Originally published by 350.org Australia:
By Renuka Saroha and Chandan Khanna, independent researchers, India
Just last month, India became the fourth nation in the world to have the capability of taking out satellites in outer space by testing its Anti Satellite Missile codenamed “Mission Shakti”. In 2014 it became the only nation to enter the orbit of Mars in the first attempt.
Yet government members in Australia believe India needs the outdated technology of coal-based electricity generation.
Michelle Landry MP, a member of the federal government representing Northern Queensland – near the Adani mega mine’s planned location – argues that coal from Adani´s proposed monster mine in Australia “will help women and families that are cooking over open fires in huts”.
This statement reflects what we call the outdated and racist “White women’s burden” mentality, and it is factually wrong. Coal will not replace cow dung or firewood in Indian kitchens, primarily because 93% of total households in the country now have access to cooking gas.
As scientifically proven, coal will add million tonnes of CO2 and other harmful gasses to the atmosphere, accelerating climate change and threatening human well-being. Burning coal will pollute our rivers, dry our water systems, and pollute our air.
In 2010–11, 111 coal power plants with an installed capacity of 121 GW, generated an estimated 580 ktons of particulates with diameter less than 2.5 μm (PM2.5). These emissions resulted in an estimated 80,000 to 115,000 premature deaths and 20.0 million asthma cases from exposure to PM2.5 pollution, which cost the Indian public and the government an estimated INR 16,000 to 23,000 crores (USD 3.2 to 4.6 billion) – even more than the amount of Australian public money Ms Landry wants to throw at an Indian billionaire’s pet pollution project.
Burning more coal in India will not help people “with open fires” with their cooking, and in fact it will only hurt the health of people “in huts”. Combining this with the poor track record of fly ash management in India, along with the high ash content of brown coal, any further commitment to coal infrastructure is going to push India towards a health catastrophe. Adding further injury to the wound, there’s the shoddy environmental and social track record of the Adani Group. The chances are the local community in India will oppose any new coal-fired power station proposed by Adani.
India is the third largest energy producer in the world and it has known about coal power for over 100 years – yet 31 million households are without proper access to electricity.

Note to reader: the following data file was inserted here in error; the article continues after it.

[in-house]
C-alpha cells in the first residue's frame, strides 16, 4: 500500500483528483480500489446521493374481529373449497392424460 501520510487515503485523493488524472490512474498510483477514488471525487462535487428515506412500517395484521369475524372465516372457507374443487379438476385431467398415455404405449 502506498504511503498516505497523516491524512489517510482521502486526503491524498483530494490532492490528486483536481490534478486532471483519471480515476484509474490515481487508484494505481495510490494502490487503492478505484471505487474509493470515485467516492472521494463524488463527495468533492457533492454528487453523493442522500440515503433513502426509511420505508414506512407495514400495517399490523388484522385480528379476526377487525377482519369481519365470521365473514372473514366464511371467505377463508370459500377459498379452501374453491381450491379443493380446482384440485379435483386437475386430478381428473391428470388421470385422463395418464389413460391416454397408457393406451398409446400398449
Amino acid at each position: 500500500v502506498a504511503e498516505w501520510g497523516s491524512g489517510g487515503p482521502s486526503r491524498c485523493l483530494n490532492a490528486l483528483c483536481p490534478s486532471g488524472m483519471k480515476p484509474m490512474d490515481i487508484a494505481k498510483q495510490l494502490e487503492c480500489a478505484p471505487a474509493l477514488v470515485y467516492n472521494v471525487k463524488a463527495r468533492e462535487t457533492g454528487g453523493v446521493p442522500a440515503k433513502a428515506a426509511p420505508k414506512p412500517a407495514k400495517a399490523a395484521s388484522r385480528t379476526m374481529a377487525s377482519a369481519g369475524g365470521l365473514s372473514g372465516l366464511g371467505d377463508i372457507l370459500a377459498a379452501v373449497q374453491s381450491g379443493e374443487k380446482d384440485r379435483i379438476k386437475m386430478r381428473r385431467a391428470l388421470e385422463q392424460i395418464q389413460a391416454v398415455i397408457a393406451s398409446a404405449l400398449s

If coal were the solution to energy poverty, wouldn’t it have worked by now?
As per the government’s report, all villages and cities of India are now connected to the grid. Yet on average, rural India faces power deficit of 14-16 hrs in a day. This clearly shows that coal-based power generation and distribution has not worked. Villages which are so remote that it takes days to reach, villages with populations of less than 100 families will continue to be failed by the current system, as it is “economically unviable” to billionaires like Mr Adani to connect them to the national grid.
India does not need coal from Australia to come out of the dark. We need to empower a billion people – not a billionaire.
We need to harness our own solar and wind energy to help people light up their lives. We need decentralised bio gas plants and small-scale hydro, and well ventilated households to continue cooking our cuisine. Replacing cow dung with coal will not help anyone.
Like our lead over Australia in the space race, India is investing heavily in renewable energy and is amongst the largest renewable energy producers in the world. Delhi’s Metro system will soon be the world’s first public metro system to run on 100% renewable source. A metro is a public transport system built for people, rather than a private rail line for a mining company. We need technology and solutions that will allow all of us to thrive based on principles of just transition, dignity, equity and sustainability. Ms Landry’s comments are miles off that.
India is no longer the land of snake charmers and bare footed people.
We are moving towards renewables at an unprecedented rate, an epicentre for global innovation.
Given Michelle Landry seems intent to lecture us on what would be good for India, let us also offer her some unsolicited advice.
How about you focus on your constituency and their well-being? Such as the potential destruction of sacred sites of Indigenous Peoples, the poisoning of water tables, extinction of local species, and the existential threat to her country’s most iconic natural park the Great Barrier Reef in exchange for a completely mechanised coal mine for a foreign company.
And the only justification you can give is the interests of the perceived poor people in India? Indian philosophy and culture does not allow us to benefit from others destruction.
We do not want anything that will destroy pristine ecosystems, take away land from Indigenous people and cause pains to our brothers and sisters in a far away land.